• Yes, I get that, I was only pointing out that a person could lose 50lbs of water weight without dying. particularly over the course of a month.
          Do I believe it happened here? No.
          I believe the poster lost probably 10+ lbs of fat, 10 lbs of inflamation based reatained water, and gained a pound or two of muscle.
          how much weight in water one can lose without death, however, is different for each person, depending on size, amount of water retained (beyond a healthy level) and simple differences of individual biology.
          Fixed numbers are arbitrary, and no two people are the same.

          art wrote on August 26th, 2010
  24. cool

    frank wrote on August 25th, 2010
  25. Great work Todd! Keep it up! I started with PB around the end of March and atb 346. I am now down to 299-303 depending what day of the week it is. I feel great and am not sure if it was water or not, but my goal is to lose 10 pounds per month and hopefully get back to 195. Maybe it’s unrealistic, but if I can get between 195 and 215 lbs. I will be a very satisfied happy guy. My goal is also to be able to do 10 pull-ups and run a few miles with my son! I can only keep at it as I sure don’t want to go back to how I was!!!!

    Mark wrote on August 25th, 2010
  26. I’m right there with you partner. Started about a month ago when I met woman that called herself Primal Jane. I asked her what’s “that” about… then picked up Primal Blueprint… yadda yadda yadda … and I’ve dropped from 340 to 320lbs. I could care less whether it’s water weight. What amazes me is how much better I feel. And talking about medical things, nut just weight loss.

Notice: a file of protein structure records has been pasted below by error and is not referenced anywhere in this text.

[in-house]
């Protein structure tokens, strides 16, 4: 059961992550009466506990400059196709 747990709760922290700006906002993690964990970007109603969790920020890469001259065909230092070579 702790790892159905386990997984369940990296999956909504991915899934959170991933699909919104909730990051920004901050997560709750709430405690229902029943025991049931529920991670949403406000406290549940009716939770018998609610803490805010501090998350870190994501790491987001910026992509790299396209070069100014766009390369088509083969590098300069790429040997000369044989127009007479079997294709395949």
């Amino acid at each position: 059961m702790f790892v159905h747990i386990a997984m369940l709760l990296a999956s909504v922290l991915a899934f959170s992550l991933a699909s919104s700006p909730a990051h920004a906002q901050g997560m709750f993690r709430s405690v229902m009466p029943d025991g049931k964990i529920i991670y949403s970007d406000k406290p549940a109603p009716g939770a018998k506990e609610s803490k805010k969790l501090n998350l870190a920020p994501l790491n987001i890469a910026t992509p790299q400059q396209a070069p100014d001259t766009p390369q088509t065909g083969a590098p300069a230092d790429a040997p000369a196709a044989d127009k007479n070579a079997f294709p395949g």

It’s kind of intimidating when there is such a long way to go but what I did was make up a list of “rewards” for every 20lbs I drop. The last one… when I reach 200lbs… is a motorcycle trip across Alaska!

    Denasqu wrote on August 25th, 2010
  27. and of course any loss of weight will have health benefits for your joints & cv system etc

    Arnold wrote on August 25th, 2010
  28. I like this post, very educational!

    Been Primal since 07. April 2010 and lost 20 lbs. But … I had no muscle and a lot of fat, also internal fat so the weight loss was probably more like 30 lbs of fat lost and 10 lbs of muscle gained.
    Went from 164 lbs down to 144 lbs at 5’10” (female).

    Need to get rid of my belly flab still but it’s summer and I’m not going to give up all those seasonal fruits quite yet! :)

    Suvetar wrote on August 26th, 2010
  29. I’m getting ready for the 30 day challenge. Why? I wasn’t able to go on a zip-line because of my weight, which told me I had a problem. I guess I know what my “reward” will be when I lose the first 20 pounds.

    Puzzled wrote on September 4th, 2010
  30. I’m typically to running a blog and i actually admire your content. The article has actually peaks my interest. I am going to bookmark your site and hold checking for brand new information.

    uggs sale wrote on February 13th, 2012
  31. I don’t care if it’s water weight. All I care about is that I look better, with a more defined face instead of a bloated fat face.

    I see that I’m making lots of ketones from the strip test. I know I’m no track. I went from 310 lbs to 275 last year, and now I’m back on the diet once again going from 275 to 260 already in the last week. I worked out twice in the last week, so I’d say 5-7 lbs is water weight, but the rest must be fat because I’m in the purple for the strips…plus I’ve been skipping some meals (intermittent fasting).

    redconfetti wrote on April 5th, 2012